8) Many goals lead to confusion: what's the goal for your website? I mean, seriously, what's the one goal you have for If you don't you should. Having one singular focus will help sharpen your message to your reader. Pick one thing you want your home page to accomplish and build on that. Too many messages will only confuse your reader and send them off to your competitor's website.

Selling a book, product, or business has become less about getting into your favorite newspaper, magazine, or TV show and more about making yourself so irresistible that the media comes to you. Build credibility in your market and consumers will buzz, when consumers buzz the media will surely follow.

Reprinted with permission from "The Book Marketing Expert newsletter," a free ezine offering book promotion and publicity tips and techniques.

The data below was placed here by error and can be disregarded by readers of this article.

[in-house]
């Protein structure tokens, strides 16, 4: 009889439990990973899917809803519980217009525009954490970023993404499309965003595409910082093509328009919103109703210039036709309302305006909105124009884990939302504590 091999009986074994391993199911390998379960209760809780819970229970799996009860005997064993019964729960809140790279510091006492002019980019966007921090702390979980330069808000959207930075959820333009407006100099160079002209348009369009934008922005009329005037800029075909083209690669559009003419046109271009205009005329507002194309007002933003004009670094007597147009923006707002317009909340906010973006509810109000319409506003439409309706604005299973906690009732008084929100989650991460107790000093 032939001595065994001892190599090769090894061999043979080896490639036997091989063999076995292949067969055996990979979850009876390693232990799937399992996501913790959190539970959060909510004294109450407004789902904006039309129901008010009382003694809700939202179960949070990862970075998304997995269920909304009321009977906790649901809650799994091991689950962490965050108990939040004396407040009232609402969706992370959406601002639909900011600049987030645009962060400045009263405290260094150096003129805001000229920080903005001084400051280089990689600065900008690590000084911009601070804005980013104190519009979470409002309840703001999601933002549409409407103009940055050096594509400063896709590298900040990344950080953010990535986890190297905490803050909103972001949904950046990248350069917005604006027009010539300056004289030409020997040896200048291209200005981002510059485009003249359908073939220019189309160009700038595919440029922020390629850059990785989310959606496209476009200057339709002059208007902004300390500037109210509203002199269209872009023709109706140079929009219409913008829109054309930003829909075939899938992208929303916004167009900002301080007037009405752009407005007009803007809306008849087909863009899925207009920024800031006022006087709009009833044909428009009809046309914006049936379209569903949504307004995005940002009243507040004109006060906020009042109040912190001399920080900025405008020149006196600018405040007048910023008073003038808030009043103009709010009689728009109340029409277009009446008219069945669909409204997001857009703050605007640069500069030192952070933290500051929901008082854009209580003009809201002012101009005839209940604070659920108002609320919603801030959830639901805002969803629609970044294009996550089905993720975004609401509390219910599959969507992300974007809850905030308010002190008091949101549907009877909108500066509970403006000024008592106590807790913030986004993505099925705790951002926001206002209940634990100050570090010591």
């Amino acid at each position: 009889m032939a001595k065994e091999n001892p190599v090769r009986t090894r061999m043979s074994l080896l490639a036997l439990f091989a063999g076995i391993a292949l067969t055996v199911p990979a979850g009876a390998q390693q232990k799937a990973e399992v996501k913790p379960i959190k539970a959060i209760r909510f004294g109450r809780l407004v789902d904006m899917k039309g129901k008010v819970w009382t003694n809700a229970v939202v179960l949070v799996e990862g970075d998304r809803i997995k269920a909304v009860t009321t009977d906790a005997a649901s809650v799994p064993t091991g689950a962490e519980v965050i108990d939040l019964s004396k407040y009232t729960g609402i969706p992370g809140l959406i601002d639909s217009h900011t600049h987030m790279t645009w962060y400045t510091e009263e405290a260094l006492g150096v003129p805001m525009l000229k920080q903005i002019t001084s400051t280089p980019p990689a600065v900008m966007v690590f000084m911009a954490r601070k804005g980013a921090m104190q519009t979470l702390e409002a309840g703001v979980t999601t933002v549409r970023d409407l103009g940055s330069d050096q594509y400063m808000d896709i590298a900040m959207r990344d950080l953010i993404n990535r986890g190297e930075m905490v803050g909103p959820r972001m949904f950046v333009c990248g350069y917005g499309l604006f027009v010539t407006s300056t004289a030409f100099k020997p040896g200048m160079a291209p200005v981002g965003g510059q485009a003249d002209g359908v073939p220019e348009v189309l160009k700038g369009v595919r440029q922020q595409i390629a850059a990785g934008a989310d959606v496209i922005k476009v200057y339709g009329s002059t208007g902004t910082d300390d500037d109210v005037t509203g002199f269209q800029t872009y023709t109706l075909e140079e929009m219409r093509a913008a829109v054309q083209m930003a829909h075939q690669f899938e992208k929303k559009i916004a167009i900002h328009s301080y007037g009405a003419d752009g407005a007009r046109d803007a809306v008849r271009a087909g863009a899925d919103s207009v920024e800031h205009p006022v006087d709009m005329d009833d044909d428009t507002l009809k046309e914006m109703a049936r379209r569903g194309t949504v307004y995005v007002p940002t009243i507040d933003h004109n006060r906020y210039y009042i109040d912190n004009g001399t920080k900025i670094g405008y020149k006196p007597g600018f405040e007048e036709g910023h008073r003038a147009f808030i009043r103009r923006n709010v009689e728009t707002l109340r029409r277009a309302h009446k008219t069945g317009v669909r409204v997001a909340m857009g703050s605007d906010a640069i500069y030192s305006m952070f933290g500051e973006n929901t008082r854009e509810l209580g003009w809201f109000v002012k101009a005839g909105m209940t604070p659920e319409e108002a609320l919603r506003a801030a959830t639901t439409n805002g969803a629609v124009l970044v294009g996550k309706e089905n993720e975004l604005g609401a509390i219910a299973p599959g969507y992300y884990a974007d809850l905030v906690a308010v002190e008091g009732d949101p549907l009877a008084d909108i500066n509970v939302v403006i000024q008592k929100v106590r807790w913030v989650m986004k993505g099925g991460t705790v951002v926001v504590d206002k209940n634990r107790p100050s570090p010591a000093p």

Sunday, September 27, 2009

Social Networking for Authors

I started doing marketing research about a year before my historical fiction novel was published - and wish I would have had Michael Volkin's Social Networking for Authors to guide my way.

This book not only defines social networking to those new to its use, but thoroughly explains how it can help you sell books. For new authors trying to navigate the complex world of social networking and book marketing, this book is a resource that will help you focus your efforts.

Social Networking for Authors is divided into two parts. Part 1 discusses numerous tips and tricks you can use to enhance website traffic and increase sales, and Part 2 discusses how to sell books via social networking.

Most importantly, Volkin's book offers a host of free tools that literally took me years to stumble across. I was able to take my novel to a #1 spot in the historical/romance category using many of the suggestions in this book - but the hours I lost while stumbling blindly through the maze of social networking sites is incalculable.

I’ve been disappointed by many marketing books, but the amount of time this one will save you makes it well worth the price.

Jessica James